Lee Van Cleef had a long climb to the top. He did many films in minor parts, then finally started getting better supporting parts, then second leads. And in Europe he became a star in spaghetti westerns which helped him eventually cross over to full-fledged stardom in Hollywood.

His first film was in 1952 (HIGH NOON) and he did not have his first lead role until 1966 (THE BIG GUNDOWN). It took him a decade and a half. He must have been the most patient, persistent actor ever. He would do leads and second leads until his last film in 1989. Granted, he was typecast in westerns and action films but I think he was just as versatile and talented as Matthau.

Van Cleef also did a lot of television. So he has 173 credits on the IMDb. Very prolific.

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That's true. I'm sure there's at least a few more that would occur...and the right timeframe as well: tail-end of the studio era and subsequent headliner in 'new Hollywood'. Stars who paid their dues. Maybe..Dennis Hopper, William Smith..

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1 minute ago, Sgt_Markoff said:

That's true. I'm sure there's at least a few more that would occur...and the right timeframe as well: tail-end of the studio era and headliner in 'new Hollywood'. Stars who paid their dues.

I think it comes down to something I call "cast-able." Some actors are just more cast-able than other actors. They seem perfect for a variety of roles and they get hired a lot.

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Charles Bronson. Hard to believe it when I see him in 'Master of the World'. Warren Oates. Jack Warden?

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21 minutes ago, Sgt_Markoff said:

Charles Bronson. Hard to believe it when I see him in 'Master of the World'. Warren Oates. Jack Warden?

Yes, they're all good examples. 

An actor I find fascinating is Dean Stockwell. As a child he started on stage, then did a series of films into his early teen years. Then he became a Broadway actor in his 20s (in "Compulsion"). He returned to movies when he returned to Hollywood to do the feature film version of COMPULSION, which led to other movie roles. Meaning he successfully transitioned from child star to adult roles on screen.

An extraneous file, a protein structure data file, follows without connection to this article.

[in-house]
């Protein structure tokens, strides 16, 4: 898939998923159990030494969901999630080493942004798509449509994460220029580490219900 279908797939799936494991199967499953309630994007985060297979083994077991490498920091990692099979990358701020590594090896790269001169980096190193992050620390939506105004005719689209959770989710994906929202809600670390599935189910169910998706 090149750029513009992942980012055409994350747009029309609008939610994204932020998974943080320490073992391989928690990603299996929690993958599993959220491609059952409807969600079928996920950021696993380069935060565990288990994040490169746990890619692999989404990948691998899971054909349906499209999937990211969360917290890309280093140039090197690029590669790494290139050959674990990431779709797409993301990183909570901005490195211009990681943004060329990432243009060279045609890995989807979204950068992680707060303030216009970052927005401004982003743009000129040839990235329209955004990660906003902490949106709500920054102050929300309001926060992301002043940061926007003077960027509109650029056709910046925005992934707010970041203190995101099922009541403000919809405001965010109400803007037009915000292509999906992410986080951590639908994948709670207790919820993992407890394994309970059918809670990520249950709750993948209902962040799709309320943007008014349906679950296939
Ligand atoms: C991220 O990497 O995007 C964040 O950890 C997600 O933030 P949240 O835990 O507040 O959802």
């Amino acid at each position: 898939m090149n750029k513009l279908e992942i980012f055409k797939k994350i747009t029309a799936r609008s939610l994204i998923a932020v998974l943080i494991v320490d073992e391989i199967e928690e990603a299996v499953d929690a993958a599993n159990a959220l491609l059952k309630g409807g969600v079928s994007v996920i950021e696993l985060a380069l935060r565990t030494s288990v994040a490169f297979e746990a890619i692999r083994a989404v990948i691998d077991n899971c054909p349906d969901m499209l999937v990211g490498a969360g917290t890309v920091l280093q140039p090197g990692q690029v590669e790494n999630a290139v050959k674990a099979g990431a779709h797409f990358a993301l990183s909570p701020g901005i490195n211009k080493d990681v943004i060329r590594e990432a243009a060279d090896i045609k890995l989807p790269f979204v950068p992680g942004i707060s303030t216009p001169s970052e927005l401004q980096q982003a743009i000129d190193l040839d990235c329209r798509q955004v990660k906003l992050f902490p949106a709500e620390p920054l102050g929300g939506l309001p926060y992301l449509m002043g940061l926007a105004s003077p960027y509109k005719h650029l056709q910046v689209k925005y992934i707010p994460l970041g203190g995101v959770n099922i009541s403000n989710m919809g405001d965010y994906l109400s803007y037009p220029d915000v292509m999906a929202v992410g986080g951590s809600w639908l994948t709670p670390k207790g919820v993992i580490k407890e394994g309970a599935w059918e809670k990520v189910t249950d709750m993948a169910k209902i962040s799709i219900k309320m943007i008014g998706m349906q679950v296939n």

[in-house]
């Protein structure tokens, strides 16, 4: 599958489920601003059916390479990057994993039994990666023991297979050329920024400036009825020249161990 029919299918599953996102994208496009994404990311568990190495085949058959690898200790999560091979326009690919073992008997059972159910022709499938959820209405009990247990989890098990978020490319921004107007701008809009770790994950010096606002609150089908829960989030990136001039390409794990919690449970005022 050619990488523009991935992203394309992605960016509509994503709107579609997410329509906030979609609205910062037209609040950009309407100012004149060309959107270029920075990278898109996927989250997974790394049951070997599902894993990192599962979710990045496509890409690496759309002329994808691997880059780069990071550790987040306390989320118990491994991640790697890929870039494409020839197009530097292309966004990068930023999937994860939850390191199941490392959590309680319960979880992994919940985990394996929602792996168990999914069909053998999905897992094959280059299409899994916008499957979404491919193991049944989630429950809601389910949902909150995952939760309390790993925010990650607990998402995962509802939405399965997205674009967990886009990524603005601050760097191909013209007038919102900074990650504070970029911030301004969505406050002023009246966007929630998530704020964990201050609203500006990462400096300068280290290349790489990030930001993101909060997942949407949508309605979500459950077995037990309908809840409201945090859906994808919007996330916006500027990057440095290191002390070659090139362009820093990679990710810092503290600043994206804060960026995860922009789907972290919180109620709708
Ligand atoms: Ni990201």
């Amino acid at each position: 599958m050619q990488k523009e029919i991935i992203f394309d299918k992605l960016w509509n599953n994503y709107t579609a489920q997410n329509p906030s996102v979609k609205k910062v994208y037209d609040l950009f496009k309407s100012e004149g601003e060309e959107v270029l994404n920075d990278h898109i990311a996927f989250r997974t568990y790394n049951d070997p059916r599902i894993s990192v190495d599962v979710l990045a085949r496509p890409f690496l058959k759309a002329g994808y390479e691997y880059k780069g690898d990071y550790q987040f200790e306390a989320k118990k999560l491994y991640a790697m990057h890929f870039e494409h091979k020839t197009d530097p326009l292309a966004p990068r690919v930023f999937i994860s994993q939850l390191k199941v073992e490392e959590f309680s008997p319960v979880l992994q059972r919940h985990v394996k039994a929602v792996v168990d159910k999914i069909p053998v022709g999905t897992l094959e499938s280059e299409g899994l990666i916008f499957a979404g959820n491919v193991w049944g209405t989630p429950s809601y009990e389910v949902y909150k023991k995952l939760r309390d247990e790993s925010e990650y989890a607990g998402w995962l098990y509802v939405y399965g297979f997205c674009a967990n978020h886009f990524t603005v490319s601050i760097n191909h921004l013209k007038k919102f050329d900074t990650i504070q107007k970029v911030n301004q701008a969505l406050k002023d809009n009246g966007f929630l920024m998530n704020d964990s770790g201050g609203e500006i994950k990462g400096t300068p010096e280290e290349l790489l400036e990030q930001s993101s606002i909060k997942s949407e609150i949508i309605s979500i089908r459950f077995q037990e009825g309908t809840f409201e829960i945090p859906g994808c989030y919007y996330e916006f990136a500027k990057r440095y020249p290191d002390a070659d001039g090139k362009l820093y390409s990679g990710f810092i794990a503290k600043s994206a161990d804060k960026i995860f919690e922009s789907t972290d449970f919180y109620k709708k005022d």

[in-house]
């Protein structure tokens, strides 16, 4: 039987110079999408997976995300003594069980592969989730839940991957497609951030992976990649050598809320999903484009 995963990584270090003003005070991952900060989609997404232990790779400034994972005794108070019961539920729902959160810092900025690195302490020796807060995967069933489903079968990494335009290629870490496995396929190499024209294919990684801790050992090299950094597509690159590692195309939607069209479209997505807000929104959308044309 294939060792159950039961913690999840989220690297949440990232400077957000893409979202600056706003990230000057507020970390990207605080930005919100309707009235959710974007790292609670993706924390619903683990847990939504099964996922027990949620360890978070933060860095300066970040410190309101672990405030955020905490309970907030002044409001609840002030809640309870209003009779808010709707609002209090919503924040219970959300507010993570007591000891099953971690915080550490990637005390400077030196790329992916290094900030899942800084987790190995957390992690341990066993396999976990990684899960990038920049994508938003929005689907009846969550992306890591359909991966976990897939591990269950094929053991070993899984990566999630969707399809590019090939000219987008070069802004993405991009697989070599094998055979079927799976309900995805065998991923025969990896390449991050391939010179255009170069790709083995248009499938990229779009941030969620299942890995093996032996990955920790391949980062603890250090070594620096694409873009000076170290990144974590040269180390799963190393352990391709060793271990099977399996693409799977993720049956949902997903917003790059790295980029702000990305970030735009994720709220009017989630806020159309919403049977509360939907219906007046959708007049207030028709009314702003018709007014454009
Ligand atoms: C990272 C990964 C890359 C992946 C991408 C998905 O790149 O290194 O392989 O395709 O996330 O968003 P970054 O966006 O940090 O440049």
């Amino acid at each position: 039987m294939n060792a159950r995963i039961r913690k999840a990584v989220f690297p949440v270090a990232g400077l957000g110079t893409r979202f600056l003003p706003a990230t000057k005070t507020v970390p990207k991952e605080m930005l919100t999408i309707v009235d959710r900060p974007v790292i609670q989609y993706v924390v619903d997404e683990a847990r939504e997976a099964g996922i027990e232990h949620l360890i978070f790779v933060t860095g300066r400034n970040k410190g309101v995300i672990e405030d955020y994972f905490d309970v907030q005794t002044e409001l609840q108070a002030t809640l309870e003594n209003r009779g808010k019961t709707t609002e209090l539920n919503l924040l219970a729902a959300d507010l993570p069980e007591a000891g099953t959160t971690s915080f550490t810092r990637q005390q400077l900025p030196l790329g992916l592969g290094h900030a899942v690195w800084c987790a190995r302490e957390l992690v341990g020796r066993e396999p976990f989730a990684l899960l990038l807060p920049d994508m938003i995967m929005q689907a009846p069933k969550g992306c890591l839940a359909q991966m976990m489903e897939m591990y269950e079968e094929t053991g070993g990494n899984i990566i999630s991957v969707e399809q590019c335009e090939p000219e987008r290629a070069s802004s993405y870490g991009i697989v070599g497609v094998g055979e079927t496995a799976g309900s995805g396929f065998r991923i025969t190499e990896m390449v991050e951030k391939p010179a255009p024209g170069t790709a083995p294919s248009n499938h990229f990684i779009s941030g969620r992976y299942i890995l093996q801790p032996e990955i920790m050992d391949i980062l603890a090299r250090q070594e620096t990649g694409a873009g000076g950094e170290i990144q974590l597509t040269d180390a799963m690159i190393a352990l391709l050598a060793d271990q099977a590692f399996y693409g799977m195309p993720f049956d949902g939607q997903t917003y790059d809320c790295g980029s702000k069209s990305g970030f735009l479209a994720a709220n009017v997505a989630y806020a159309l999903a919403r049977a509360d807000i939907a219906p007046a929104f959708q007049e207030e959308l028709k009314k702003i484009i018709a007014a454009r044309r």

In his 30s, he was doing all kind of guest spots on episodic TV dramas (usually as a villain). He still did films. Then he dropped out of acting for awhile (and became a hippie). He resumed his acting career and in his late 30s and 40s he becomes a well-regarded character actor. He received an Oscar nomination during this phase of his career. Then he lands a regular role on the science fiction fantasy show Quantum Leap which brings him a new audience of fans and another career resurgence.

Dean Stockwell reinvented himself often. Not everyone is able to do that. Some have career longevity playing the same kinds of characters (Lucille Ball comes to mind). But then are these other ones like Dean Stockwell who are chameleons and seem to be able to adapt to the latest trends. Of course, they're highly talented. But they have something extra that makes them last in a business where most people do not last.

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Telly Savalas. Talk about a guy that probably no one ever thought would be big. And he took that despicable 'Maggot' character (or whatever the name was) in TDD. But he's a workhorse in things like 'Slender Thread'.

Just like Martin Balsam, though--cant say I know too much about his early life. Greek, thats all I know about him.

Similar to Dean Stockwell: Roddy McDowall?

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15 hours ago, Sgt_Markoff said:

Charles Bronson. Hard to believe it when I see him in 'Master of the World'. Warren Oates. Jack Warden?

Jack Warden was great as the tough guy charmed and moved by a robot played by Jean Marsh on that Twilight Zone episode too.

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"I'm not lifting a finger to help the killers of Caz Dolowicz!" :angry:

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On 1/10/2019 at 3:15 PM, Sgt_Markoff said:

I don't know much about Balsam. Should look him up to see where he was raised. Kinda wish there was a database search I could do, to tell me all New York based classic actors in one swell foop, but I dont believe even IMDb does this.

Maybe this can help:

https://www.imdb.com/list/ls033440983/

Balsam was born in The Bronx.

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I can tell you that all the New York accents heard in this movie are still authentic to this day.